The EESC issues between 160 and 190 opinions and information reports a year.
It also organises several annual initiatives and events with a focus on civil society and citizens’ participation such as the Civil Society Prize, the Civil Society Days, the Your Europe, Your Say youth plenary and the ECI Day.
The EESC brings together representatives from all areas of organised civil society, who give their independent advice on EU policies and legislation. The EESC's326 Members are organised into three groups: Employers, Workers and Various Interests.
The EESC has six sections, specialising in concrete topics of relevance to the citizens of the European Union, ranging from social to economic affairs, energy, environment, external relations or the internal market.
Already before the beginning of the Covid-19 epidemic in Europe, more than 2.7 million young persons (under 25) were unemployed in the EU. For a whole generation of freshly graduated people, their early professional experience will be dominated by the COVID-19 fallout.
The "Smart Islands" project is the continuation of the European Economic and Social Committee's (EESC) own-initiative opinion on Smart Islands.
The project aims to engage and exchange with local stakeholders on innovative projects developed locally, which create sustainable growth and, at the same time, job opportunities and competiveness, whilst respecting the environment and cultural heritage".
As outcome of the project, a catalogue of good practices was published in 2017.
The "Smart Cities" project is a follow-up to the European Economic and Social Committee (EESC) own-initiative opinion on Smart cities as a driver of a new European industrial policy, adopted in July 2015.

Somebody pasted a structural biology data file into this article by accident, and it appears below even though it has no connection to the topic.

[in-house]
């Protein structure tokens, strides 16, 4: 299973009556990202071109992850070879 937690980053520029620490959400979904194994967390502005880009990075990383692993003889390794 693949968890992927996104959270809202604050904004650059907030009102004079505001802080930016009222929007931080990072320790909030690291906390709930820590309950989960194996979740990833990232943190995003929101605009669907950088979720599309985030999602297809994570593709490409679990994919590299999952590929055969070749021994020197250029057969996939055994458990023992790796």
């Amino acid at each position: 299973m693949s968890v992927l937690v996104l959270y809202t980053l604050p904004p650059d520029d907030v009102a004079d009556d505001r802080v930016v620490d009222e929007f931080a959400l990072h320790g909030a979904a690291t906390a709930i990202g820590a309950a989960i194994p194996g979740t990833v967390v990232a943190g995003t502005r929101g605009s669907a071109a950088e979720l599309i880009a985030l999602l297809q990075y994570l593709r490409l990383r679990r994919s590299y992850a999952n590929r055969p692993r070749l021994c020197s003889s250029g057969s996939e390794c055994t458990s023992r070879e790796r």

Within the framework of the project, a delegation of seven EESC members has carried out study visits to six EU cities that have successfully implemented smart project initiatives.
The Consultative Commission on Industrial Change (CCMI) has recently launched a project dedicated to the role of the European Investment Bank in the framework of the monetary policy and the European industry.
The "Space and Society: bridging the missing links" project aims at helping to generate and maintain political support for current and future space programmes on both EU and national levels; bringing the attention of a larger audience and downstream stakeholders to the announced benefits from the European space policy as well as defining new and concrete actions to be implemented in this context.
The Consultative Commission on Industrial Change (CCMI) has recently launched a project dedicated to the phenomenon of built-in or planned obsolescence. This project, as its name suggests, is not a one-off action. So it is not merely a usual EESC opinion, nor just a conference devoted to the subject, but rather a series of events, opinions, declarations, articles, follow-up activities, to make sure that the issue of planned obsolescence makes its way to the political agendas of the European Commission and the European Parliament.
The Strasbourg Declaration called on the EESC to implement the actions suggested during the event Social Entrepreneurs: Have your say! (Strasbourg, 16-17 January 2014).
Through the instrument of an EESC project that covered a period of 19 months (February 2014-September 2015), a group of 9 members worked in close cooperation with representatives of the sector on the implementation of the Strasbourg Declaration.